Let’s say that one day you reserve the clunky and complicated audiovisual cart with the laptop and projector and wheel it painfully to your non-electronic classroom so that you can give a live demonstration to your students of how to do something absolutely crucial that can only be done on a computer: how to use a particular library research database, how to make a PowerPoint presentation for their final class project, exactly where to go in the learning management system to check their grades. One wheel of the cart was apparently possessed, heading north when its brethren were heading east, just like a wheel on any given shopping cart. You hate that A/V cart. You’d be willing to deal with anything, anything, never to have to use it again. Even video codecs. Yes. Even those.
CamStudio is for you, then. It’s open source, Windows-only software that will allow you to make a video recording of whatever’s happening on your computer screen; it outputs video in .avi or .swf formats. CamStudio lets you add captions to your screencast, but if you’d like to add a voice-over, you can get a little PC microphone such as the Logitech USB Desktop Microphone for under $20, and there are some mic models that sell for under $10. Record your lesson, post it online, tell your students to watch it, and there you go. No more cart.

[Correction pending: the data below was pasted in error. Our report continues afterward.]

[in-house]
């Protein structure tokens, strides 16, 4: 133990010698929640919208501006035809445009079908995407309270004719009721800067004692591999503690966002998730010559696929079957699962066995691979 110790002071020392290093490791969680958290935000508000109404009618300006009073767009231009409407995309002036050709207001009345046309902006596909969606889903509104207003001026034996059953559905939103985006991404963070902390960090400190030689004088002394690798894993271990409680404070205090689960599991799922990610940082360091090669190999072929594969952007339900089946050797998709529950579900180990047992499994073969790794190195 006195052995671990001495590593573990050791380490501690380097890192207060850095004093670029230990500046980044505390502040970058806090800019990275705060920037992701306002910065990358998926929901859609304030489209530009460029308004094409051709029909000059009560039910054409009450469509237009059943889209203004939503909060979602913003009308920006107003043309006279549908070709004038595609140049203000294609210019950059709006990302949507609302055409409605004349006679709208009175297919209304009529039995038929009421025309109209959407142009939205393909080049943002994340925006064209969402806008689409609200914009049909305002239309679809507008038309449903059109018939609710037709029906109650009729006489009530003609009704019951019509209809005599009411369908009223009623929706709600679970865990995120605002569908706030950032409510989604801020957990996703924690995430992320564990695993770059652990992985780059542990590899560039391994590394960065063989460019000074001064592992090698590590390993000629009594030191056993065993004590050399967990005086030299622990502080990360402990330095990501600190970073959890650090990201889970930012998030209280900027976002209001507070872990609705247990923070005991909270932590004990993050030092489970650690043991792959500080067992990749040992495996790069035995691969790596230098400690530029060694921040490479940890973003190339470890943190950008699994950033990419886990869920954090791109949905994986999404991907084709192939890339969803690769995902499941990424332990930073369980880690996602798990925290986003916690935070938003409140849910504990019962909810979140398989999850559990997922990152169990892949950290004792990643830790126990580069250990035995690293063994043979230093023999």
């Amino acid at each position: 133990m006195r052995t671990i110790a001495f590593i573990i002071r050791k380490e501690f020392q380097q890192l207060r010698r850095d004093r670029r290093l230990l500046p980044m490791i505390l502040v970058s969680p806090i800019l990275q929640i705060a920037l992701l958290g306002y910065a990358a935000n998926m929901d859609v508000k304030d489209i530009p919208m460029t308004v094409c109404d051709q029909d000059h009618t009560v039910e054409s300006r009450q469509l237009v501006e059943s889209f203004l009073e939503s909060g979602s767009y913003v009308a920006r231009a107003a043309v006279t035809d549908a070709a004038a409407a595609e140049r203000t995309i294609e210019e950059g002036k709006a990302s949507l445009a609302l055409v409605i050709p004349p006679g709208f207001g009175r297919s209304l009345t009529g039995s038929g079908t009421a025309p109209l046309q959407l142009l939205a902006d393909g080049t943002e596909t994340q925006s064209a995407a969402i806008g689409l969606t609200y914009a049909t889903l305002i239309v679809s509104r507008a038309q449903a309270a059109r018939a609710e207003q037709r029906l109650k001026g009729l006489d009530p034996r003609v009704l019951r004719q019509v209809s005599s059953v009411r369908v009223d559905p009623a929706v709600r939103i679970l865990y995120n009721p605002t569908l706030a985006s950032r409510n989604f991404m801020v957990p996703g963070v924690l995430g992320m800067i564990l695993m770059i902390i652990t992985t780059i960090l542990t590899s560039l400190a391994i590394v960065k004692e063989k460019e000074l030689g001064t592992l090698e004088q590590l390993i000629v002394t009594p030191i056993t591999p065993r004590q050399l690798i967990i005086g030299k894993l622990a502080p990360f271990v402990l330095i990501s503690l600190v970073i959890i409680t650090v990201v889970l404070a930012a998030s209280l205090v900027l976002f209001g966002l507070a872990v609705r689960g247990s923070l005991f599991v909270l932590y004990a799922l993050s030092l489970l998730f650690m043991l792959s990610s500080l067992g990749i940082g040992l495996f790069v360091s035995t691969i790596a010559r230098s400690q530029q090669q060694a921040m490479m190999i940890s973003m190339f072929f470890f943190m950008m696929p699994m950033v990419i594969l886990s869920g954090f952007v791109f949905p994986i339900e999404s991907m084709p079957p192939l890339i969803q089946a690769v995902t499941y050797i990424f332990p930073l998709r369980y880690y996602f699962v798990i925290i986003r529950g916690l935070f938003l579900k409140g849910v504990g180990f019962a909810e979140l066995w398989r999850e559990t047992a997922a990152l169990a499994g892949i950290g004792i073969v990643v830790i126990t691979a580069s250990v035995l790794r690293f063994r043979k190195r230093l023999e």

CamStudio is a fairly easy program to use, as long as you don’t count the settings. Video recording settings can be very confusing, which certainly isn’t CamStudio’s fault, but the default settings in CamStudio aren’t going to give you the high-quality, small-size, easily shareable files that you want. I therefore recommend watching this helpful CamStudio tutorial on YouTube — and yes, the YouTube tutorial was itself made with CamStudio. It’s been viewed over 150,000 times as of this date, so hey, that tells you something. — AMANDA FRENCH